The US-flagged Maersk Alabama – most recently attacked by pirates seven months ago, and rescued by US Navy Seals – was attacked today by Somali pirates using automatic weapons 350 miles east of the Somali coast. Guards posted on board repelled the attack, and European Union naval patrols swung into action to locate the pirates.
A European Union Naval Force spokesman said that it was not unusual for ships to be attacked twice in the waters off the Somali coast, and credited the presence of armed guards for preventing the pirates from taking control of the ship. “At least this time they had a vessel protection detachment on board who were able to repel the attack,” Captain John Harbour told the Associated Press.
Pirate attacks have been on the upswing for more than a month, now that the monsoon storm season in the Indian Ocean and Arabian Sea has ended. Just this week, pirates have attacked and boarded a North Korean-crewed freight ship, and pirates released a Spanish fishing trawler after payment of a reported $3.3 million. (Editor's note: This has been corrected from an earlier version that described the ship as "North Korean-flagged.")
Piracy has been a major problem along the Somali coast for nearly 20 years, since the fall of that country’s last functioning government in 1991, and its descent into anarchy. But as ransoms became more profitable, pirates have gotten more sophisticated, using mother ships and GPS devices to venture as far as the Seychelles Islands to carry out their attacks.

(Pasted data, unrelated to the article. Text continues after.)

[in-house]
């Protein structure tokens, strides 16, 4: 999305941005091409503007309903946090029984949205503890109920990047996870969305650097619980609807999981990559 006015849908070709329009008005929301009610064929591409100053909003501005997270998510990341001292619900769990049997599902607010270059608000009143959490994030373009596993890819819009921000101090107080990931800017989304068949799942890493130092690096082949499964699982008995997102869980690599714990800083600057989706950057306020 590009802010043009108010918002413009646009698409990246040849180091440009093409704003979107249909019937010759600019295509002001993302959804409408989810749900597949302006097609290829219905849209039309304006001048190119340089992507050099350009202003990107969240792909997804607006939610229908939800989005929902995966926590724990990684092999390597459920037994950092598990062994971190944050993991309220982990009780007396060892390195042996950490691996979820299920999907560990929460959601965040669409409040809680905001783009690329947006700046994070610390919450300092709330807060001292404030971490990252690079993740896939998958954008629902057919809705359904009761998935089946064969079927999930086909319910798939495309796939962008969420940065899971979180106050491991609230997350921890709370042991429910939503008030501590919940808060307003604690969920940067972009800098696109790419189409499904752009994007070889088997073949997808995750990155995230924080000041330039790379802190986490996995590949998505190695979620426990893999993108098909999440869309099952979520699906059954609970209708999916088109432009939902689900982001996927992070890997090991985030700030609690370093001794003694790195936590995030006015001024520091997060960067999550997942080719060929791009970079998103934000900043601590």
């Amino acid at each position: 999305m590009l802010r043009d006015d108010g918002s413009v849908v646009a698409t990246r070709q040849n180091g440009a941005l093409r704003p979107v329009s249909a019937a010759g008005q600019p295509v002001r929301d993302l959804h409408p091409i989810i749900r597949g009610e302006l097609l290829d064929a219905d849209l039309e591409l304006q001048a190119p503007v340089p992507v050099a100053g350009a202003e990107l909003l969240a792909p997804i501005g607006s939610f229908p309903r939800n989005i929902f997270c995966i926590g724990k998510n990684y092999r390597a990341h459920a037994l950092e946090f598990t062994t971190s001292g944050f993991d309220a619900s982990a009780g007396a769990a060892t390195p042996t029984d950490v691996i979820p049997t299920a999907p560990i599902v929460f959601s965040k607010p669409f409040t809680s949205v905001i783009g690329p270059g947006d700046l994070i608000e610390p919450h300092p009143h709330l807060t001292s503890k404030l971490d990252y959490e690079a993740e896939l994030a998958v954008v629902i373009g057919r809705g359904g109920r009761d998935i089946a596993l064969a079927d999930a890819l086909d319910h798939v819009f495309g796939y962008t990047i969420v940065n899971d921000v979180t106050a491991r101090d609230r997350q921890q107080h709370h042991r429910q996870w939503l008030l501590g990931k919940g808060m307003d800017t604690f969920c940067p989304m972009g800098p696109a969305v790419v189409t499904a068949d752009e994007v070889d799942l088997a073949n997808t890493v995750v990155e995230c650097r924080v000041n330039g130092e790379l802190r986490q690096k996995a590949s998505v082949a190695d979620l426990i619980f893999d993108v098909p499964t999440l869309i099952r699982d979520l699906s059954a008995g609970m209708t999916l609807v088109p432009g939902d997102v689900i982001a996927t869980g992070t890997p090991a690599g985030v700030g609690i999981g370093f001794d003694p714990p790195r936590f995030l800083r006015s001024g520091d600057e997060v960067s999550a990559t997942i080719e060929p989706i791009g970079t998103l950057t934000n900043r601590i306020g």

The Maersk Alabama is not the first commercial ship to use armed guards to repel pirate attacks. The Italian flagged MSC Melody – a cruise ship with 1,500 passengers en route from Durban, South Africa to Genoa, Italy – repelled a pirate attack in April 180 miles north of the Seychelles Islands. A skiff with six apparently Somali pirates fired some 200 rounds at the Melody. A team of Israeli armed guards fired into the air, while ship crew members used fire hoses against the pirates attempting to climb aboard the ship.
Some owners have resisted putting armed guards on ships, arguing that pirates will always be better armed and are likely to continue using their weapons on board, increasing the likelihood that crew members will be injured or killed.
In most cases, pirates leave the crew members of hijacked ships unharmed, experts on Somali piracy say, but their tactics could become more brutal if commercial ships start fighting back.
For more on piracy, check out: Pirates, Inc. Inside the booming Somali business